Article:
Citing God's Authority, Kentucky Clerk Defies U.S. Supreme Court

Despite a high court ruling, the avowed Christian refused to issue marriage licenses to same-sex couples on Tuesday.

Kim Davis. (Image: Courtesy YouTube)

Sep 1, 2015· 1 MIN READ
Rebecca McCray is a staff writer covering social justice. She is based in New York.

A disobedient Kentucky county clerk who says her religious liberty is being denied continued to refuse marriage licenses to same-sex couples Tuesday morning as reporters and license seekers crowded into her office. Rowan County clerk Kim Davis’ refusal comes in spite of the U.S. Supreme Court’s Monday ruling against her bid to temporarily avoid granting marriage licenses while she appeals a lower court’s preliminary ruling. The elected official turned away two gay couples seeking licenses Tuesday morning, according to The Associated Press.

“We are not issuing marriage licenses today,” Davis repeatedly told two men in a tense exchange. She informed James Yates and Will Smith Jr., who were making their fifth attempt to get a marriage license from Davis, that she had the right to deny the licenses “under God’s authority” and then asked them to leave.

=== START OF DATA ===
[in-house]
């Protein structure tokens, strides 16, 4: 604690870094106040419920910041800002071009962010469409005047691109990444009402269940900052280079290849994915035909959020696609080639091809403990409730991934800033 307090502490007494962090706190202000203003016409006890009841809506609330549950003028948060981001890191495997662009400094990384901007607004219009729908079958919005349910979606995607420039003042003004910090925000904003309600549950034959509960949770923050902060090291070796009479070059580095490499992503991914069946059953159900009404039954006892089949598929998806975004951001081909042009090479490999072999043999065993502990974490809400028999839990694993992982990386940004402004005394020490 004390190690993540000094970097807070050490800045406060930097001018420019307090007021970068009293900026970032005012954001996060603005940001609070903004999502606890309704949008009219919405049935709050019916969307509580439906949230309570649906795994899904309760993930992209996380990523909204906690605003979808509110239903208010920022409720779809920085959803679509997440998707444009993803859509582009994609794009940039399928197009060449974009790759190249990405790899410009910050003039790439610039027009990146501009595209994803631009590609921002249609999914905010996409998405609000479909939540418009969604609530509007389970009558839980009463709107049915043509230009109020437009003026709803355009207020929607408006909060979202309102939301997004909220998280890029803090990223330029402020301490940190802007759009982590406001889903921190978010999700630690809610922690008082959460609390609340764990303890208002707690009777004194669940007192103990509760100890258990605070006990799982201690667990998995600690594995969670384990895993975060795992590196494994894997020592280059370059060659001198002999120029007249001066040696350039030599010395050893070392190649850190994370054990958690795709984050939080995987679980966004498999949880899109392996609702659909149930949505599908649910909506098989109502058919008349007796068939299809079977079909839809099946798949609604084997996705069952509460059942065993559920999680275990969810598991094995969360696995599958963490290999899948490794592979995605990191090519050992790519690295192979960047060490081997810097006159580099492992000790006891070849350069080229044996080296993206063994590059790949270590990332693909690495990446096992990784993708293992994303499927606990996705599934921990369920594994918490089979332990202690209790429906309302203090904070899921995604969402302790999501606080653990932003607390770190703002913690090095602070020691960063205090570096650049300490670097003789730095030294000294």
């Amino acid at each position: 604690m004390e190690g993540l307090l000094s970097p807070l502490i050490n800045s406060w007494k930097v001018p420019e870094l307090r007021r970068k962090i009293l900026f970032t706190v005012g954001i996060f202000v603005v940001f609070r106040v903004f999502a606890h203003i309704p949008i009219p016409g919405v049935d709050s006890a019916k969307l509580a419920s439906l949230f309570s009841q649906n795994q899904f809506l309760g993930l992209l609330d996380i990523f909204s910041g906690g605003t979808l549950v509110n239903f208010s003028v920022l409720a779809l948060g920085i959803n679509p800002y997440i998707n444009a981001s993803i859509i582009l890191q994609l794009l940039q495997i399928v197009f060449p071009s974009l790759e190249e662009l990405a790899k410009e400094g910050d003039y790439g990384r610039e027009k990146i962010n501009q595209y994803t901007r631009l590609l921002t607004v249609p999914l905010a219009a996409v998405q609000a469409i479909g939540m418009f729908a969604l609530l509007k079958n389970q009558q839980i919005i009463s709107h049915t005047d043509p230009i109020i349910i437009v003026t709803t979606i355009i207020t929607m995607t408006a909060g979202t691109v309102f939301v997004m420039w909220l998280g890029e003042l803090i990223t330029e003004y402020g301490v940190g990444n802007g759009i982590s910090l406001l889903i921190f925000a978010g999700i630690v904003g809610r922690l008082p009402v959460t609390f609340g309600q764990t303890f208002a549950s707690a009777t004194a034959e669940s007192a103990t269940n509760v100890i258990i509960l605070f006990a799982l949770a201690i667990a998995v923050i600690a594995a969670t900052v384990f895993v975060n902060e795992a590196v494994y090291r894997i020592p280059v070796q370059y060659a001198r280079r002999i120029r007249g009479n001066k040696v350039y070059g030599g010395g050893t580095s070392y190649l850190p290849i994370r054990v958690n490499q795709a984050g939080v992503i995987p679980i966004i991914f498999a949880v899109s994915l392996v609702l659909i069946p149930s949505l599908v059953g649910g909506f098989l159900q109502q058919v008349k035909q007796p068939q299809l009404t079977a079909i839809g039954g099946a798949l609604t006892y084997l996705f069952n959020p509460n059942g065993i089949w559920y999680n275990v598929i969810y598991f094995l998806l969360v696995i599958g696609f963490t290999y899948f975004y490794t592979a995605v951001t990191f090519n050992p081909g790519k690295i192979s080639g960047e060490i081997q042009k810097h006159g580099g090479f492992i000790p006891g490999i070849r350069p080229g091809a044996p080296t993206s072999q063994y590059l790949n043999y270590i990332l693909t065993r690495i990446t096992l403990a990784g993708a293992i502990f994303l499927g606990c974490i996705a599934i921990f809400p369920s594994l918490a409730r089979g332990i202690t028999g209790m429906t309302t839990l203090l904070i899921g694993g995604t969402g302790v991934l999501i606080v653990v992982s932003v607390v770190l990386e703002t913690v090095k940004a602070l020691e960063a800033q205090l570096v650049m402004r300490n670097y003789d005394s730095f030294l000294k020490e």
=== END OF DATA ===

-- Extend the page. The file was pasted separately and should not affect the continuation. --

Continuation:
“You can call the police if you want us to leave,” one of the men replied.

Late Tuesday morning, a federal judge ordered the Apostolic Christian, who interprets the Bible literally, and her deputy clerks to appear in court to defend their actions.

Davis has been denying marriage licenses to same-sex couples in her capacity as clerk ever since the Supreme Court legalized same-sex marriage in June, when she also forbade her deputy clerks from issuing them. She has been sued by at least three couples seeking licenses. The county and a Rowan county judge are also defendants in the lawsuit. Yates and Smith, one of the couples who sued Davis, are seeking a jury trial and compensatory damages for the deprivation of their right to marry.

Lawyers from the American Civil Liberties Union, which represents two of the couples, filed a motion on Tuesday asking a federal judge to hold Davis in contempt of court. If she is found in contempt, her defiance risks punishment by jail time or hefty fines, the AP reported. Though a judge can impose jail time, the couples represented by the ACLU asked that she be fined rather than jailed.

Tuesday’s hearing comes in response to a request from Rowan County officials, who asked the Kentucky attorney general’s office to bring misconduct charges against the elected official.

“No authority exists for her removal or suspension from the office by the Rowan County government,” county attorney Cecil Watkins told The Morehead News. Davis’ status as an elected official poses a challenge for those pushing for her removal from office. The county attorney general’s office isn’t able to prosecute Davis, according to Watkins, because of state law.

Davis, who is required by civil law to issue marriage licenses, makes $80,000 per year as chief clerk in a county where the median yearly income is $35,000.